The Wisconsin Alzheimer’s Disease Research Center supports researchers in their pursuit of answers that will lead to improved diagnosis and care for patients while, at the same time, focusing on the program’s long-term goal — finding a way to prevent and effectively treat Alzheimer’s disease.

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Recent News

A photo of Dr. Mora Pinzon being interviewed for Telemundo Wisconsin
Maria Mora Pinzon, MD, MS, FACPM, appeared on Telemundo Wisconsin in a news segment discussing the Food and Drug Administration’s (FDA) approval of the drug lecanemab.
A photo of Dr. Nathaniel Chin at his desk set up to record a podcast. Over the screen, an icon of NPR's Science Friday logo
Nathaniel Chin, MD, joined host Ira Flatow on National Public Radio’s (NPR) Science Friday podcast to talk about the future of dementia care.
An older Black woman in a pink shirt sits on a couch holding a tablet, with a younger Black woman hugging her shoulders from behind. They smile at the screen together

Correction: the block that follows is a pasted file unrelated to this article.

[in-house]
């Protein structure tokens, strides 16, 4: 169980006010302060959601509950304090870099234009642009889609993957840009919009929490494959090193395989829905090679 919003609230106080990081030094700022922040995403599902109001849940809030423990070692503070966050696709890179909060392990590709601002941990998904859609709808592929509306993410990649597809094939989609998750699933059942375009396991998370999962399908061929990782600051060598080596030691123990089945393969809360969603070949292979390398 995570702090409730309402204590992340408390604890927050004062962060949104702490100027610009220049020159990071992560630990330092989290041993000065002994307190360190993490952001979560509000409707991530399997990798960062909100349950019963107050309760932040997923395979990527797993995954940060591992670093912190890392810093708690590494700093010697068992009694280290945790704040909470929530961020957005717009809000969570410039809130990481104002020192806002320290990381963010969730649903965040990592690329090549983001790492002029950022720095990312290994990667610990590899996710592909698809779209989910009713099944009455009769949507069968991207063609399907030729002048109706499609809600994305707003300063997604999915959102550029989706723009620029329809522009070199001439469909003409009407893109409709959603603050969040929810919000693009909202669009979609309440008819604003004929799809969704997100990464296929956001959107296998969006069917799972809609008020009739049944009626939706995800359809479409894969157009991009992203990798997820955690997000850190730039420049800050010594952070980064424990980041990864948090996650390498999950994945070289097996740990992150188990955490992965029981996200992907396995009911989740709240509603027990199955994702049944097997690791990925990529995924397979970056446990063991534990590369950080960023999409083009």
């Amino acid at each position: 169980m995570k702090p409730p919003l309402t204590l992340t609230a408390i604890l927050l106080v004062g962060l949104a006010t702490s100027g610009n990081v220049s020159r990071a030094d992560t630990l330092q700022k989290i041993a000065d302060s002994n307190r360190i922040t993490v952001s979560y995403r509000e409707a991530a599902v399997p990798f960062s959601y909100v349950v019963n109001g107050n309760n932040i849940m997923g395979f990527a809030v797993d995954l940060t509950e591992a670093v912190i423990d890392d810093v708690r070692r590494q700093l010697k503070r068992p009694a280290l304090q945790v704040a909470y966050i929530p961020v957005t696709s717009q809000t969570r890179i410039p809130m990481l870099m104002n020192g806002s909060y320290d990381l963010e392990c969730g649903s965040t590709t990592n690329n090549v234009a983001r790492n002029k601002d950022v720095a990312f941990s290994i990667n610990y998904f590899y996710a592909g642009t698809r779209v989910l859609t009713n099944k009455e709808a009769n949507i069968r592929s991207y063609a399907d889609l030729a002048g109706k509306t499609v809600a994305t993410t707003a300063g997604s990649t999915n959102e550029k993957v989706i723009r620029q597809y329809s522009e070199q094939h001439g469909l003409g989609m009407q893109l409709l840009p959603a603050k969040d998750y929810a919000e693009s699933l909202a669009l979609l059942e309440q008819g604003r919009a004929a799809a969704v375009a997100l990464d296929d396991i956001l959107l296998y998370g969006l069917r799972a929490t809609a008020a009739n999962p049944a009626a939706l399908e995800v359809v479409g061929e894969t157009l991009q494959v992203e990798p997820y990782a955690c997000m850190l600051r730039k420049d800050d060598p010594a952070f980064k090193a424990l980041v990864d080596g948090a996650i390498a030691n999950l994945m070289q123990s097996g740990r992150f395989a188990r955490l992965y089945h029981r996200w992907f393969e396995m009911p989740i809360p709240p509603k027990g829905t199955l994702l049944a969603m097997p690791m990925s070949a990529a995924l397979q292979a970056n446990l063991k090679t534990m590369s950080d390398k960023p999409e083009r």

National Caregivers Day is February 17, honoring the 198,000 people across Wisconsin and the over 11 million people across the country who support loved ones with Alzheimer's disease and related dementias through personal care and emotional support.
A headshot of Andrea Gilmore-Bykovskyi, PhD, RN
Andrea Gilmore-Bykovskyi, PhD, RN, has been selected to co-chair the 2023 Dementia Care and Caregiving Research Summit’s Steering Committee.
A graphic for a special episode of Dementia Matters, "A Closer Look at the Lecanemab Clinical Trials". Text has the title underneath the podcast logo and headshots of Drs. Nathaniel Chin, Cynthia Carlsson, and Sterling Johnson
Cynthia Carlsson, MD, MS, and Sterling Johnson, PhD, recently joined Nathaniel Chin, MD, on a special episode of the Dementia Matters podcast.
A doctor, whose face isn't seen, holding a notepad and pen as they talk with a patient
In a newly published article, researchers, including Nathaniel Chin, MD, created a guide for clinicians to help remove barriers to early detection and diagnosis of cognitive impairments.